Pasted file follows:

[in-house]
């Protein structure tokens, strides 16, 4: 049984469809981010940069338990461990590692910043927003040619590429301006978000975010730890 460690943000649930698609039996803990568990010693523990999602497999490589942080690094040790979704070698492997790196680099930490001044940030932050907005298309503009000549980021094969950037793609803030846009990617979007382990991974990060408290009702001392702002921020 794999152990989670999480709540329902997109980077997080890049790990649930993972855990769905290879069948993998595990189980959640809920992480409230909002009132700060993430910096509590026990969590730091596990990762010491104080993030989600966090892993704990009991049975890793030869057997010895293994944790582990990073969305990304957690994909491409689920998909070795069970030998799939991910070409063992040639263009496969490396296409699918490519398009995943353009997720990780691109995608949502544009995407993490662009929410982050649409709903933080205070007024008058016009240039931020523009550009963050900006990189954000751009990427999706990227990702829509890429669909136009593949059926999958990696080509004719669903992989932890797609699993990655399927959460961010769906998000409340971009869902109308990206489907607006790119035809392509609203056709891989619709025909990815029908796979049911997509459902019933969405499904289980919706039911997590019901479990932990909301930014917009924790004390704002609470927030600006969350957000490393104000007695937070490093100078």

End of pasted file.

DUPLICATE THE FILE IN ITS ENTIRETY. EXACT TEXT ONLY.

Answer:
[in-house]
């Protein structure tokens, strides 16, 4: 049984469809981010940069338990461990590692910043927003040619590429301006978000975010730890 460690943000649930698609039996803990568990010693523990999602497999490589942080690094040790979704070698492997790196680099930490001044940030932050907005298309503009000549980021094969950037793609803030846009990617979007382990991974990060408290009702001392702002921020 794999152990989670999480709540329902997109980077997080890049790990649930993972855990769905290879069948993998595990189980959640809920992480409230909002009132700060993430910096509590026990969590730091596990990762010491104080993030989600966090892993704990009991049975890793030869057997010895293994944790582990990073969305990304957690994909491409689920998909070795069970030998799939991910070409063992040639263009496969490396296409699918490519398009995943353009997720990780691109995608949502544009995407993490662009929410982050649409709903933080205070007024008058016009240039931020523009550009963050900006990189954000751009990427999706990227990702829509890429669909136009593949059926999958990696080509004719669903992989932890797609699993990655399927959460961010769906998000409340971009869902109308990206489907607006790119035809392509609203056709891989619709025909990815029908796979049911997509459902019933969405499904289980919706039911997590019901479990932990909301930014917009924790004390704002609470927030600006969350957000490393104000007695937070490093100078």